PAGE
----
Pastors Challenge Law, Endorse Candidates From Pulpit

"Churches have constitutional rights and special status by virtue of being churches. This isn't about political speech, it is about religious speech. The Bible and scripture applies to every aspect of life, including who we elect."

Both the Democrats and Republicans recognize how important "faith voters" will be in this year's presidential election, and each is working to court religious groups.

Given the sensitive legal and political ramifications of the issue, officials from both parties would speak only on background.

"We don't advise churches because they're tax exempt organizations. We do advise our volunteers and coalitions that anything they do related to their religion must be done in their volunteer capacity — not through the church," said a Republican National Committee official.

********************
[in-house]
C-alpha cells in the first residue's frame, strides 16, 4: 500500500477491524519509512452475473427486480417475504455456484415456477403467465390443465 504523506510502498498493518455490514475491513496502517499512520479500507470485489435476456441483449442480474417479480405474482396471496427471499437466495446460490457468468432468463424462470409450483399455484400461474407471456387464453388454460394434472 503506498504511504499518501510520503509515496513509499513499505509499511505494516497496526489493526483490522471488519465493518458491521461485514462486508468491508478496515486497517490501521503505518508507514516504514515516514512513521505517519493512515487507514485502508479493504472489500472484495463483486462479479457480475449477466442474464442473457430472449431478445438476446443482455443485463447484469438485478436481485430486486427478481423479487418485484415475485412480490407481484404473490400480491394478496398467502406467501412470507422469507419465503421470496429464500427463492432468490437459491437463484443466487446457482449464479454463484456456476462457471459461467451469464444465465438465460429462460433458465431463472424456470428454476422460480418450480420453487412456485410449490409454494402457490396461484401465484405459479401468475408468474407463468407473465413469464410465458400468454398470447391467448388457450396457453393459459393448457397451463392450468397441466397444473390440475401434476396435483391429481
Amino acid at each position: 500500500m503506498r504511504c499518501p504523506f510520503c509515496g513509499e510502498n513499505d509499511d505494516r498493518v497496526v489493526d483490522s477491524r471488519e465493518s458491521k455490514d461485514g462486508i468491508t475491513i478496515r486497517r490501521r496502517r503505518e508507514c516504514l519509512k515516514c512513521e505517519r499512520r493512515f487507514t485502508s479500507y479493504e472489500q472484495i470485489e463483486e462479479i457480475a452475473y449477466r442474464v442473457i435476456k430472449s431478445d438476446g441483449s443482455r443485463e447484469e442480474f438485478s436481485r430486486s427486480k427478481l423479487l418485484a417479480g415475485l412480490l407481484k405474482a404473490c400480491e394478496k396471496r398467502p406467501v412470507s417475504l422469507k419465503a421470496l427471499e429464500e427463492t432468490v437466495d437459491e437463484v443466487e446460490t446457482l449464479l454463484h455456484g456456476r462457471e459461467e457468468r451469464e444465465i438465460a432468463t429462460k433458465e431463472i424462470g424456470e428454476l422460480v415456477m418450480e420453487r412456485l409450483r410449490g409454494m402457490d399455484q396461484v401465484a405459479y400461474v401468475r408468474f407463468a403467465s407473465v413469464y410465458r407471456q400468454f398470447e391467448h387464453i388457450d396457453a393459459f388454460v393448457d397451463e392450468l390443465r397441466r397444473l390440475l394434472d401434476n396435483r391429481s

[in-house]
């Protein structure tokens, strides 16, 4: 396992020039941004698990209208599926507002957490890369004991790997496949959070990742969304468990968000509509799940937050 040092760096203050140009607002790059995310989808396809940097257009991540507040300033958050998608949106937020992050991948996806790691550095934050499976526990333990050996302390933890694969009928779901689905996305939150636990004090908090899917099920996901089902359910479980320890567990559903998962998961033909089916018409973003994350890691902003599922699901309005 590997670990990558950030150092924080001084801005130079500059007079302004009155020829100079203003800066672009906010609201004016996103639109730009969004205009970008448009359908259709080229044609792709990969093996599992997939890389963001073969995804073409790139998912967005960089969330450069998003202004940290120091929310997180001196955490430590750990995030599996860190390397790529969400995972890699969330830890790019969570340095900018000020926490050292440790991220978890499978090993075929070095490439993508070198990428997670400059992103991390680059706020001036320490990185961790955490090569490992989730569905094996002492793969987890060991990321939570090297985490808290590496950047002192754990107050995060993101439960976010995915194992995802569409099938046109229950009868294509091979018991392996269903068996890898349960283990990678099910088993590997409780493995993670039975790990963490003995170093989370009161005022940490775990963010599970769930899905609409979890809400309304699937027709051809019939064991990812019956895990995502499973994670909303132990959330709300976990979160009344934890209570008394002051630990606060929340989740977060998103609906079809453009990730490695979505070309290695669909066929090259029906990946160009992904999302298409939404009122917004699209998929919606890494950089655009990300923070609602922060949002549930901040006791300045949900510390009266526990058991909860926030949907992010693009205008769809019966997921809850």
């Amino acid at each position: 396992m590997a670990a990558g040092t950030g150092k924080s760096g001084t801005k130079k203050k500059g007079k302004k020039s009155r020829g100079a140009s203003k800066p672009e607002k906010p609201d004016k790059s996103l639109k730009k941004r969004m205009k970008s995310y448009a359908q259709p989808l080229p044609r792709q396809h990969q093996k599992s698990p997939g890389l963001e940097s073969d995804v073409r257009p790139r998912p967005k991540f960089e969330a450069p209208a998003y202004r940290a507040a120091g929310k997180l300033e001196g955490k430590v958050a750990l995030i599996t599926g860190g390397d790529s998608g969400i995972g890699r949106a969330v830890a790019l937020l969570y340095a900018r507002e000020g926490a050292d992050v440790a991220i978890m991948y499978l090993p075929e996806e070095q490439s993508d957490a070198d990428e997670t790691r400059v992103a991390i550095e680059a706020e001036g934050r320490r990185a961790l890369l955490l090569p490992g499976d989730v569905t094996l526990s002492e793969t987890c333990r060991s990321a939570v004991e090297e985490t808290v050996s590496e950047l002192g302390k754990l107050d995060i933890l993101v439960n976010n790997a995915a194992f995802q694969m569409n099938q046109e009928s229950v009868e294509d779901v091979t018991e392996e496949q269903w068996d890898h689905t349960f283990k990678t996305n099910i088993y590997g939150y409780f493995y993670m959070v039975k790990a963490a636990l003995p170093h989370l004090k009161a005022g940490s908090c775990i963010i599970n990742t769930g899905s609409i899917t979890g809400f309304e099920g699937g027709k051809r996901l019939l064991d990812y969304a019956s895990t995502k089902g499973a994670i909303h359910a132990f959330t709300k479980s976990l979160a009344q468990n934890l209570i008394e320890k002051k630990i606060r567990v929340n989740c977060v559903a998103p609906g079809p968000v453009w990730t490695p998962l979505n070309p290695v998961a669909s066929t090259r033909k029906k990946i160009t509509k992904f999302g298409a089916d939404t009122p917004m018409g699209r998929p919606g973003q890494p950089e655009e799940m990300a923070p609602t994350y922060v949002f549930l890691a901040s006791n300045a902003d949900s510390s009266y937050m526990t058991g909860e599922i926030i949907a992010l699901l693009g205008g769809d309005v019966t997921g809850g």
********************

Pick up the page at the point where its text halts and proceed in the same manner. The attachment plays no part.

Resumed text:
The Democrats this year are courting religious voters like never before and will open this summer's convention, for the first time, with a prayer meeting.

"There is a distinction between the pastor and the pulpit," said a Democratic Party official. "We've made a significant effort to reach out to faith voters this year, but we're always making sure people know the law and the guidelines."

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